The exhibition celebrating Tamayo’s 40 years, in short, is not very narcissistic. In addition to those mentioned are the Englishman Francis Bacon, the German Joseph Beuys, the Italian Andrea Di Castro, or the Mexican Vicente Rojo, among two dozen other artists. The most recent work is from 2021, by the Mexican Erick Meyenberg, with the same title of the exhibition, Beyond the trees, and commissioned by the museum for the birthday.

Installation 'Beyond the trees' (2021), by the artist Erick Meyenberg.
Installation ‘Beyond the trees’ (2021), by the artist Erick Meyenberg.Gladys serrano

“My work has a lot to do with the ghosts of history, with the icebergs of history,” says Meyenberg. His video-installation, made up of four huge screens and eight speakers in a dark room, shows panoramic images of the museum in the middle of the Chapultepec forest while the music of various Mexican composers plays — Juan Sebastian Lach, Aquiles Morales, and the Madrigalistas choir. -. Also crossed in the video are historical images of the museum recovered after Meyenberg was merged for months in the museum’s archive. “The museum knew the storm before it was born”, is heard in a moment of the video that lasts approximately half an hour. Even so, the Tamayo Museum was born, despite the storm.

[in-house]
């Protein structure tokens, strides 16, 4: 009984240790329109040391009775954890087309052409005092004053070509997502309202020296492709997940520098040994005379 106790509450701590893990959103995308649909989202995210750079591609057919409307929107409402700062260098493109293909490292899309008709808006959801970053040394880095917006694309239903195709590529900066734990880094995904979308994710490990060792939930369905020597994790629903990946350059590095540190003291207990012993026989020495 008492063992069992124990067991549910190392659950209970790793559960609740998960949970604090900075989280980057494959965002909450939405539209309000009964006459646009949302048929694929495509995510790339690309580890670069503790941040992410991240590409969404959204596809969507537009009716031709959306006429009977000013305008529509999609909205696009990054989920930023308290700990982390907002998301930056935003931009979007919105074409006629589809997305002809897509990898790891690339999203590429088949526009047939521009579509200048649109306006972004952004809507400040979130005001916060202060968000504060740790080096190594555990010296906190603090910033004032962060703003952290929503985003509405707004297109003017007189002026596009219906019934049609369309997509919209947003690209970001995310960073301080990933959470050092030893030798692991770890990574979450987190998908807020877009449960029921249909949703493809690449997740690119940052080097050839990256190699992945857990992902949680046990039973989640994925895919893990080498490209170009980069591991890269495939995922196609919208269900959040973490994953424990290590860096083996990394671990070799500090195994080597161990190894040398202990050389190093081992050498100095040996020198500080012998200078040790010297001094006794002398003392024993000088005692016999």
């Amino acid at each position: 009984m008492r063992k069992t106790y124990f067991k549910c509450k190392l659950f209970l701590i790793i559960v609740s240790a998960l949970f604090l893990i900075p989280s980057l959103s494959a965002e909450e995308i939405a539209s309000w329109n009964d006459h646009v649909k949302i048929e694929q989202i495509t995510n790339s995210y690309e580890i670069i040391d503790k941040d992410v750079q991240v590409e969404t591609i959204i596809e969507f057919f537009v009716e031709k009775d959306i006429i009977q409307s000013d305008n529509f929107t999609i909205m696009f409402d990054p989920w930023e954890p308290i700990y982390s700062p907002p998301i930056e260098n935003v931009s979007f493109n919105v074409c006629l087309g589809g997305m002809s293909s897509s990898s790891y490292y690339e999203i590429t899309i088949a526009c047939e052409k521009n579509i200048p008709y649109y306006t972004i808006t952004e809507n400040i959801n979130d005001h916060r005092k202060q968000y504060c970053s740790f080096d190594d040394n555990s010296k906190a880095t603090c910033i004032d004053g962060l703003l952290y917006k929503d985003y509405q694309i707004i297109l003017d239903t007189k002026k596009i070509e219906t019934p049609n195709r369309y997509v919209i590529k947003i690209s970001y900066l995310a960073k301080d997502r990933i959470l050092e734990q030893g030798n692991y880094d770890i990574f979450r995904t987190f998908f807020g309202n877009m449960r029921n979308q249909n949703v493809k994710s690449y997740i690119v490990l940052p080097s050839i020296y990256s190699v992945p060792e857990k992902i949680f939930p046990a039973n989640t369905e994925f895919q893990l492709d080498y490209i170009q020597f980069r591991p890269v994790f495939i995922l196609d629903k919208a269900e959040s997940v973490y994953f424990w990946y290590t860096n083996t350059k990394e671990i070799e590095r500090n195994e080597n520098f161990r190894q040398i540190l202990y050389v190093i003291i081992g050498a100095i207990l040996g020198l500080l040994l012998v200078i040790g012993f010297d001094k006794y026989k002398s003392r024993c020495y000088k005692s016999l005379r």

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George Holan

George Holan is chief editor at Plainsmen Post and has articles published in many notable publications in the last decade.